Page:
I will note that a lot of kids will not be reading at all in kindergarten and will not be at quite 1st grade level in first.  Unless you suspect a learning disability (which I wouldn’t at this point, but I’m not an expert), then I would guess that that reading ability is going to shoot up over the course of the next year.  I strongly recommending getting a pile of Cam Jansens (possibly a few Nate the Greats and similar books– the librarian can help you) and as many Magic Treehouse books as you can get your hands on soon after.  Non-fiction books are also really popular at this age (Magic School bus is a good series, but really anything by Scholastic at this reading level is fascinating depending on the kids’ interest.  Dinosaurs?  Planets?).  Reading for fun is still being a kid!  So I wouldn’t be too worried at this point about the difference between math and reading skills– the reading will really just skyrocket once your kid finds something worth reading.

With luck, all of these will be as wonderful choices in reality as they sound and it will be impossible to make a bad decision.  If it were my kid (or if your kid were my kid…), I wouldn’t be able to decide based on these descriptions and DH and I would visit and go with our gut instinct.

Good luck!

Grumpy Nation:  What are your thoughts?  For those of you with choices, how did you make schooling decisions for your kids?

Finding what interests me in a new career

One of us is job-hunting after quitting academia and moving to paradise.  I have been looking for jobs I want, but I haven’t been finding that many to apply to–I still have enough resources at this point to be able to focus my search on jobs I would like rather than taking any job.  I have applied for about 20 things and gotten 1 phone interview and no in-person interviews or offers.

What do I want?  I want something sciency and researchy, in the social sciences.  I am not a clinician and not a certified CRA.  I am not a biologist or pharmacist or engineer and I do not use Hadoop (I could learn if I had to but it doesn’t seem necessary now).  I don’t program (other than several standard social science statistics softwares and some dabbling in things like .html etc., but not like C++ kind of programming) and I don’t want to.

I have [#2: excellent] skills in data analysis, writing, editing, literature review, and many things about the research process [#2:  I fully vouch for these– she reads every paper of mine before I send it out and she’s helped me a ton when stat-transfer fails me, and more than once she’s saved my rear end doing last second RA work when I was up against a deadline and I found a SNAFU.  I’ve also shamelessly stolen a lot of her teaching stuff, but that’s probably irrelevant since she doesn’t want to adjunct or lecture.]!  (See the second table below)  I can do tons of research.

I am not an extrovert and interacting with people most of the time drains me, but I interact quite successfully in teams and research groups.  I’m not interested in being a manager of people in a pure managerial sense, though I can do some and I am experienced supervising teams of research assistants.

Ever since I was a little kid, every “career interest” test I have ever taken has always come out that I should be a professor, and it still does.  However, nope nope nope!

I played with this online thing for scientists and it was kinda enlightening.  It tells you, among other things, about what your values, skills, and interests are in a career.  Here are mine.

First, here are my values of things that are unimportant and important to me in a new career:  (for these big tables, click to embiggen).  I know this is a lot to ask for, but it represents the ideal.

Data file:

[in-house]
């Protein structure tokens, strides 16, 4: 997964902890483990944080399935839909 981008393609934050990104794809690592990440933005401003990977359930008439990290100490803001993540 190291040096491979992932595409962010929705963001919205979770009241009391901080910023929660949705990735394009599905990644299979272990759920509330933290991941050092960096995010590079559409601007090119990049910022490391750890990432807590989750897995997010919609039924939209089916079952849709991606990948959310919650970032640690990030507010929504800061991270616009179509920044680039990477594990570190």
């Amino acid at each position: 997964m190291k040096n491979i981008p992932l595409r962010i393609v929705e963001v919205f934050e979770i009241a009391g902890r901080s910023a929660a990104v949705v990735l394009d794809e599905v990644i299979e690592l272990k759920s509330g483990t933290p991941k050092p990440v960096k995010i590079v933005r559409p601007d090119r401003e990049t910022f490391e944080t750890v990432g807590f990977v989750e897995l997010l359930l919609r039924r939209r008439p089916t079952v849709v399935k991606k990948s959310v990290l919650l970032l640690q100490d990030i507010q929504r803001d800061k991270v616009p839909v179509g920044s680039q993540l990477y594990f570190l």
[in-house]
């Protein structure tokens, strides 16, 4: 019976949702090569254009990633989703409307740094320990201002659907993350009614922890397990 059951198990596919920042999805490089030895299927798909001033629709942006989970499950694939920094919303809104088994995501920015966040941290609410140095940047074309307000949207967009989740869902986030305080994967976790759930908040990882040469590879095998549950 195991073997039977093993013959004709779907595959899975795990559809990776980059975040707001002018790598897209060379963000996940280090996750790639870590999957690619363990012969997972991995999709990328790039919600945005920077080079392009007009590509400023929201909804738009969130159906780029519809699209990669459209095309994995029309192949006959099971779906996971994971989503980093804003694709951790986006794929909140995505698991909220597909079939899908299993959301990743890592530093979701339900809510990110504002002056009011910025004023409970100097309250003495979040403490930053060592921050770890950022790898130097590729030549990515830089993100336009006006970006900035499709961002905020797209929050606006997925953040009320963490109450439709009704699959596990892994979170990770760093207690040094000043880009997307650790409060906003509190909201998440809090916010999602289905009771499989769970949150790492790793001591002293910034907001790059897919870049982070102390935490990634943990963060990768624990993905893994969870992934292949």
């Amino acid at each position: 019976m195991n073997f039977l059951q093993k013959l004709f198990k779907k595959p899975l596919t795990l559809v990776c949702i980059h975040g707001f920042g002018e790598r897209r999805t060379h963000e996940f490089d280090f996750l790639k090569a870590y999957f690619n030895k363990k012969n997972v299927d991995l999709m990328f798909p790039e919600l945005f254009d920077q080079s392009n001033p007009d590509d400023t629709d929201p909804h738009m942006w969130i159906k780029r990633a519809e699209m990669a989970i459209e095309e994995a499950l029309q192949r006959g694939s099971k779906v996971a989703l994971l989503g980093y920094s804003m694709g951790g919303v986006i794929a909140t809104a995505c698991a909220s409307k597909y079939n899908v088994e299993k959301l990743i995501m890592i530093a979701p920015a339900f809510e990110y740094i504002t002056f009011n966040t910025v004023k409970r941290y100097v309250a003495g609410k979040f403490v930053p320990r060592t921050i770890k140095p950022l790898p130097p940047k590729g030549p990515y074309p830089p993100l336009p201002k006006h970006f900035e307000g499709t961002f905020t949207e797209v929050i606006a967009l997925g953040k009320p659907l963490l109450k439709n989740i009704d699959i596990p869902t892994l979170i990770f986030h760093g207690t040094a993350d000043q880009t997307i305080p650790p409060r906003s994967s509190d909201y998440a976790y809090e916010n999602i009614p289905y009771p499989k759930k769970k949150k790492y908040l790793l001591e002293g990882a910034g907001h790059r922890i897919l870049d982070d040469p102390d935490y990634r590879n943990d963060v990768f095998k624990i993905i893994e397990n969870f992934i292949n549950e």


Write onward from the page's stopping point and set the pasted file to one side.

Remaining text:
My Values in a job image

Second, here are my scientific skills, what I think I am good and bad at:

Science Skills Summary image

Third, here are my interests:

Interests Summary image

The jobs it suggests for me include faculty at a research university (nopenopenope) and the things I am already applying for, such as research manager stuff.  I would be happy to manage someone’s lab, although I can’t put up with a job where the ONLY thing I do is make other people’s travel arrangements.  I could do quite a good job in something like research administration, if it focused on compliance and not budgets (though I can and will do budgets so long as it isn’t the *only* thing). I am good at teaching but I will never do it ever again.  I love collaborating with other scientists but am not crazy about managing people.

I would like to work for a nonprofit or the VA (which keeps failing to hire me over and over).  I’m not against working at a for-profit company though, especially if the pay is good and the work is interesting.  Program-analyst type stuff seems to be a title I come across a lot for job postings.  The site also suggests that I be an epidemiologist (interesting but I’m not trained for it), a clinical diagnostician (not trained for it and don’t want to be), and a teaching faculty (NOPE NOPE NOPE).  I would be fine as non-academic staff at a university.  I do not do drug testing, nor do I have any wet-lab skills.

You can be sure that my cover letter and resume are shiny, personalized, revised, and proofread by #2 [and, #2 notes, more importantly, the career office at her former grad school went over her resume when she did the change from cv to resume].

I’m not expecting to go in at the highest level, and I don’t really want to. I am definitely willing to work my way up to some extent, but not all the way from the proverbial mailroom. My retirement funds are anemic and if the job is really poorly paid, it might be more profitable to spend that time searching for a better job, rather than being tied to a job that’s both low-paying *and* boring.

Mostly I’ve been applying for jobs that I find on Indeed.com.  But I need to expand.  And yes, I know I should be networking more (and I swear I am networking!)– this post is part of that effort.  ;)

I promise I’m not as much of a special snowflake as I sound like here; I have skills that would really help an employer if only I could convince them of that [and, #2 notes, if she could find more job openings, preferably before they’re advertised…].  Help!

Grumpeteers, what say you?  How can I get a job that pays decently and is also suited to my skills, interests, knowledge, and background?  

PSA: Check your smoke detectors